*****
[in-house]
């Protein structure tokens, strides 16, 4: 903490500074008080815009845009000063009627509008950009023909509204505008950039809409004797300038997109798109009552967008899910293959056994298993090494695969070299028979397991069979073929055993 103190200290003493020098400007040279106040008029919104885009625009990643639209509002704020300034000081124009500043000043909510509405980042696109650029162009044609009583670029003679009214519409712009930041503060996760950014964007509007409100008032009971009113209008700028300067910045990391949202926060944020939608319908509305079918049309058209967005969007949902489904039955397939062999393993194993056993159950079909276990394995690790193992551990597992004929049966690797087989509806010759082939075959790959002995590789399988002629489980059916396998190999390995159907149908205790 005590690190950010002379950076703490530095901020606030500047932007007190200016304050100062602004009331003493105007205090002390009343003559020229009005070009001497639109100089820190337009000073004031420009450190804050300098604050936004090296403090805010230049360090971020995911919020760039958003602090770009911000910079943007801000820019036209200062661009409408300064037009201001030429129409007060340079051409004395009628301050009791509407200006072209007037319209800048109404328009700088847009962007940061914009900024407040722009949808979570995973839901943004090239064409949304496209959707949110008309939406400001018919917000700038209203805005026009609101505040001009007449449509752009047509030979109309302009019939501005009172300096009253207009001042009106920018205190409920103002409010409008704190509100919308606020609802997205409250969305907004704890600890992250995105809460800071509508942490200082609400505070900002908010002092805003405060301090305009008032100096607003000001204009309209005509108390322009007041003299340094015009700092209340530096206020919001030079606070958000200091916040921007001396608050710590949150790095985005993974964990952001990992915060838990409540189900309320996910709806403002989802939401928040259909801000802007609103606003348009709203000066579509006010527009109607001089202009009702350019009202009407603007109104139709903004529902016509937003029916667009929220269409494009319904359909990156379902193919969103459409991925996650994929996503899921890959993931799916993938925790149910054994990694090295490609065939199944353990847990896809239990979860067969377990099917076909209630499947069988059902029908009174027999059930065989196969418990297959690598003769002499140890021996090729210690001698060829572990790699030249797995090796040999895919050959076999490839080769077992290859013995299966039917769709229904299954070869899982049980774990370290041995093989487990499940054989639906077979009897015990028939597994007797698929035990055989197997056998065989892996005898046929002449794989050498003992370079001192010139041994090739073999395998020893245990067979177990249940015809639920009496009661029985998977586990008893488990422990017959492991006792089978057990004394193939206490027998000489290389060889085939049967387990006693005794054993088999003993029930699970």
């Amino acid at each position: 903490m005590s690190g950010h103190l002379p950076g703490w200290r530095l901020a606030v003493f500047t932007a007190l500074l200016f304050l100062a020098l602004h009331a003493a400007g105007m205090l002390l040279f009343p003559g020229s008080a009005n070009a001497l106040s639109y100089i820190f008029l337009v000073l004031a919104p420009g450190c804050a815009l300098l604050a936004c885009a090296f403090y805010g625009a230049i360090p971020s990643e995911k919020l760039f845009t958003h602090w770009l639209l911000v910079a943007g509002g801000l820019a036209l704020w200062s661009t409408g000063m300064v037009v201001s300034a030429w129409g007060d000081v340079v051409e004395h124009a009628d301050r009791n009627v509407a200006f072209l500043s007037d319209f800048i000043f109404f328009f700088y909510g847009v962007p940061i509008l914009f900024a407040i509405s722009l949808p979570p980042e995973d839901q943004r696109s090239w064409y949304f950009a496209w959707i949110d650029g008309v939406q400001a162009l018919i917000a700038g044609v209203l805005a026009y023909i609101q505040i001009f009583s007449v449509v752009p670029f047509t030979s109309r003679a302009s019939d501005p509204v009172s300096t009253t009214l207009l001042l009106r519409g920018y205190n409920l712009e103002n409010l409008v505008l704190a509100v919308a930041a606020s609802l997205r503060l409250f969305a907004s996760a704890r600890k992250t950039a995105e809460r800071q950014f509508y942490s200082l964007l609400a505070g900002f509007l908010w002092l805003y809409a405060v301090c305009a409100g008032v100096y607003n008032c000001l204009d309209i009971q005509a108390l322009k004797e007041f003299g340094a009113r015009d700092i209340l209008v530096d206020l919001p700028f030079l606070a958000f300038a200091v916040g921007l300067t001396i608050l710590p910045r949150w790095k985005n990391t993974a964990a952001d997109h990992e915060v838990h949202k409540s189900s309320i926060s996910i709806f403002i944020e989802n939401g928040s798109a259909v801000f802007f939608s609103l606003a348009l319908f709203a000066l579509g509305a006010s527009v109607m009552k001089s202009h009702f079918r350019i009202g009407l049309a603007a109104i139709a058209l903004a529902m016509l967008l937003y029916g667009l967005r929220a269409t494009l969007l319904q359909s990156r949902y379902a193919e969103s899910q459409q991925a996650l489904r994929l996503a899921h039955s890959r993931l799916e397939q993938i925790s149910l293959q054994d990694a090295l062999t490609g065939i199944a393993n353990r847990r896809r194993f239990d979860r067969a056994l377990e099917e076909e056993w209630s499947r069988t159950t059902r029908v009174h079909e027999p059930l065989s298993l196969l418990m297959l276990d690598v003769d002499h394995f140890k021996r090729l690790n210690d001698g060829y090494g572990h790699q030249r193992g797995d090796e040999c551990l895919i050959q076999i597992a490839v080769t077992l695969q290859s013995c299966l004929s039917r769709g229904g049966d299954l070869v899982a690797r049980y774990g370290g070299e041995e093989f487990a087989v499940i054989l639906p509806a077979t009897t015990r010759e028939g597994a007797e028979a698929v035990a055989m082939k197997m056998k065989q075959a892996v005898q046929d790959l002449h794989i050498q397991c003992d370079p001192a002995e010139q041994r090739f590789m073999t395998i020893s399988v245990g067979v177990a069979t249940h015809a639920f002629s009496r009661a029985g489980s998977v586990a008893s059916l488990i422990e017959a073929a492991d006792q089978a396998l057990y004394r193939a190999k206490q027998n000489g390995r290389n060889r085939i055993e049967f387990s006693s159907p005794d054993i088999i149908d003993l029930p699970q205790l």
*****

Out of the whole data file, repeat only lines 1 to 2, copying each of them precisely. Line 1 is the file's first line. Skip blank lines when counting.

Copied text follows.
[in-house]
């Protein structure tokens, strides 16, 4: 903490500074008080815009845009000063009627509008950009023909509204505008950039809409004797300038997109798109009552967008899910293959056994298993090494695969070299028979397991069979073929055993 103190200290003493020098400007040279106040008029919104885009625009990643639209509002704020300034000081124009500043000043909510509405980042696109650029162009044609009583670029003679009214519409712009930041503060996760950014964007509007409100008032009971009113209008700028300067910045990391949202926060944020939608319908509305079918049309058209967005969007949902489904039955397939062999393993194993056993159950079909276990394995690790193992551990597992004929049966690797087989509806010759082939075959790959002995590789399988002629489980059916396998190999390995159907149908205790 005590690190950010002379950076703490530095901020606030500047932007007190200016304050100062602004009331003493105007205090002390009343003559020229009005070009001497639109100089820190337009000073004031420009450190804050300098604050936004090296403090805010230049360090971020995911919020760039958003602090770009911000910079943007801000820019036209200062661009409408300064037009201001030429129409007060340079051409004395009628301050009791509407200006072209007037319209800048109404328009700088847009962007940061914009900024407040722009949808979570995973839901943004090239064409949304496209959707949110008309939406400001018919917000700038209203805005026009609101505040001009007449449509752009047509030979109309302009019939501005009172300096009253207009001042009106920018205190409920103002409010409008704190509100919308606020609802997205409250969305907004704890600890992250995105809460800071509508942490200082609400505070900002908010002092805003405060301090305009008032100096607003000001204009309209005509108390322009007041003299340094015009700092209340530096206020919001030079606070958000200091916040921007001396608050710590949150790095985005993974964990952001990992915060838990409540189900309320996910709806403002989802939401928040259909801000802007609103606003348009709203000066579509006010527009109607001089202009009702350019009202009407603007109104139709903004529902016509937003029916667009929220269409494009319904359909990156379902193919969103459409991925996650994929996503899921890959993931799916993938925790149910054994990694090295490609065939199944353990847990896809239990979860067969377990099917076909209630499947069988059902029908009174027999059930065989196969418990297959690598003769002499140890021996090729210690001698060829572990790699030249797995090796040999895919050959076999490839080769077992290859013995299966039917769709229904299954070869899982049980774990370290041995093989487990499940054989639906077979009897015990028939597994007797698929035990055989197997056998065989892996005898046929002449794989050498003992370079001192010139041994090739073999395998020893245990067979177990249940015809639920009496009661029985998977586990008893488990422990017959492991006792089978057990004394193939206490027998000489290389060889085939049967387990006693005794054993088999003993029930699970």